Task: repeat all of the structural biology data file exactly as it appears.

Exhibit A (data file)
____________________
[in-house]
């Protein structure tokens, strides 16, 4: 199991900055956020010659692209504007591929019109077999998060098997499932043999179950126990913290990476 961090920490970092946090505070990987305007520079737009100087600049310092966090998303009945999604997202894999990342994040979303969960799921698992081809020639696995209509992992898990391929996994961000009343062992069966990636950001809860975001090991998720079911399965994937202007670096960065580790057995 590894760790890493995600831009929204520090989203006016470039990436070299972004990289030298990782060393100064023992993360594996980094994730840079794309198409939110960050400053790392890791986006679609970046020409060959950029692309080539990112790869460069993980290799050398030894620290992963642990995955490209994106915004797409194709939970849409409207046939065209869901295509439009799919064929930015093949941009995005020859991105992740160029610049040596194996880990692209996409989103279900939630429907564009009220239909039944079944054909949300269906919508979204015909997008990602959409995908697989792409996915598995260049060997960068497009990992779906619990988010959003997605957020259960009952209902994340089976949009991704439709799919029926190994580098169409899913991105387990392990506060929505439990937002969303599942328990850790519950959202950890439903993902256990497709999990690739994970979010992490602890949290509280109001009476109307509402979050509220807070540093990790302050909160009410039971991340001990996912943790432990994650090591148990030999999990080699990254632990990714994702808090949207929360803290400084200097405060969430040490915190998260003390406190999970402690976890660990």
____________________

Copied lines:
[in-house]
């Protein structure tokens, strides 16, 4: 199991900055956020010659692209504007591929019109077999998060098997499932043999179950126990913290990476 961090920490970092946090505070990987305007520079737009100087600049310092966090998303009945999604997202894999990342994040979303969960799921698992081809020639696995209509992992898990391929996994961000009343062992069966990636950001809860975001090991998720079911399965994937202007670096960065580790057995 590894760790890493995600831009929204520090989203006016470039990436070299972004990289030298990782060393100064023992993360594996980094994730840079794309198409939110960050400053790392890791986006679609970046020409060959950029692309080539990112790869460069993980290799050398030894620290992963642990995955490209994106915004797409194709939970849409409207046939065209869901295509439009799919064929930015093949941009995005020859991105992740160029610049040596194996880990692209996409989103279900939630429907564009009220239909039944079944054909949300269906919508979204015909997008990602959409995908697989792409996915598995260049060997960068497009990992779906619990988010959003997605957020259960009952209902994340089976949009991704439709799919029926190994580098169409899913991105387990392990506060929505439990937002969303599942328990850790519950959202950890439903993902256990497709999990690739994970979010992490602890949290509280109001009476109307509402979050509220807070540093990790302050909160009410039971991340001990996912943790432990994650090591148990030999999990080699990254632990990714994702808090949207929360803290400084200097405060969430040490915190998260003390406190999970402690976890660990």